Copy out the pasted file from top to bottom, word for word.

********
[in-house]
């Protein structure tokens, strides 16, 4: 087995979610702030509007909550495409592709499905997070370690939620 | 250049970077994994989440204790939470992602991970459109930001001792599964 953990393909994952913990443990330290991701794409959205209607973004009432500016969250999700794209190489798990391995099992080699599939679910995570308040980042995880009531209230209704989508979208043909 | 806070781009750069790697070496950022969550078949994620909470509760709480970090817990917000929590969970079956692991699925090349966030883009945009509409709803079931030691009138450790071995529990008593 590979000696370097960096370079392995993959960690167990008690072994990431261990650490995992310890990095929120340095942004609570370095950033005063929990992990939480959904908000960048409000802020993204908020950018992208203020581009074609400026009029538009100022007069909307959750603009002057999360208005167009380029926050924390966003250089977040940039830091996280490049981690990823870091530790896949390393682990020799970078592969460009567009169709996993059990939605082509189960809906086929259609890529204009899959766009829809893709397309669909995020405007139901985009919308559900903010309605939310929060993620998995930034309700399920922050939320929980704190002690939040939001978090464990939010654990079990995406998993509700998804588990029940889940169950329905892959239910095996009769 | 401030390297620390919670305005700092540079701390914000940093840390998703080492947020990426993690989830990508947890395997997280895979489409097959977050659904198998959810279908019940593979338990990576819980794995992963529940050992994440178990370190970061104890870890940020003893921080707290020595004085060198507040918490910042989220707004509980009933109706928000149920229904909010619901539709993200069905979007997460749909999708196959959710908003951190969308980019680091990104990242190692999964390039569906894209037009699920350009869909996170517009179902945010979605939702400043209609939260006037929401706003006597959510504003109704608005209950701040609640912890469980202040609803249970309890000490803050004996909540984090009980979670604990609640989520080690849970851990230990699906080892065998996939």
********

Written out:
[in-house]
């Protein structure tokens, strides 16, 4: 087995979610702030509007909550495409592709499905997070370690939620 | 250049970077994994989440204790939470992602991970459109930001001792599964 953990393909994952913990443990330290991701794409959205209607973004009432500016969250999700794209190489798990391995099992080699599939679910995570308040980042995880009531209230209704989508979208043909 | 806070781009750069790697070496950022969550078949994620909470509760709480970090817990917000929590969970079956692991699925090349966030883009945009509409709803079931030691009138450790071995529990008593 590979000696370097960096370079392995993959960690167990008690072994990431261990650490995992310890990095929120340095942004609570370095950033005063929990992990939480959904908000960048409000802020993204908020950018992208203020581009074609400026009029538009100022007069909307959750603009002057999360208005167009380029926050924390966003250089977040940039830091996280490049981690990823870091530790896949390393682990020799970078592969460009567009169709996993059990939605082509189960809906086929259609890529204009899959766009829809893709397309669909995020405007139901985009919308559900903010309605939310929060993620998995930034309700399920922050939320929980704190002690939040939001978090464990939010654990079990995406998993509700998804588990029940889940169950329905892959239910095996009769 | 401030390297620390919670305005700092540079701390914000940093840390998703080492947020990426993690989830990508947890395997997280895979489409097959977050659904198998959810279908019940593979338990990576819980794995992963529940050992994440178990370190970061104890870890940020003893921080707290020595004085060198507040918490910042989220707004509980009933109706928000149920229904909010619901539709993200069905979007997460749909999708196959959710908003951190969308980019680091990104990242190692999964390039569906894209037009699920350009869909996170517009179902945010979605939702400043209609939260006037929401706003006597959510504003109704608005209950701040609640912890469980202040609803249970309890000490803050004996909540984090009980979670604990609640989520080690849970851990230990699906080892065998996939």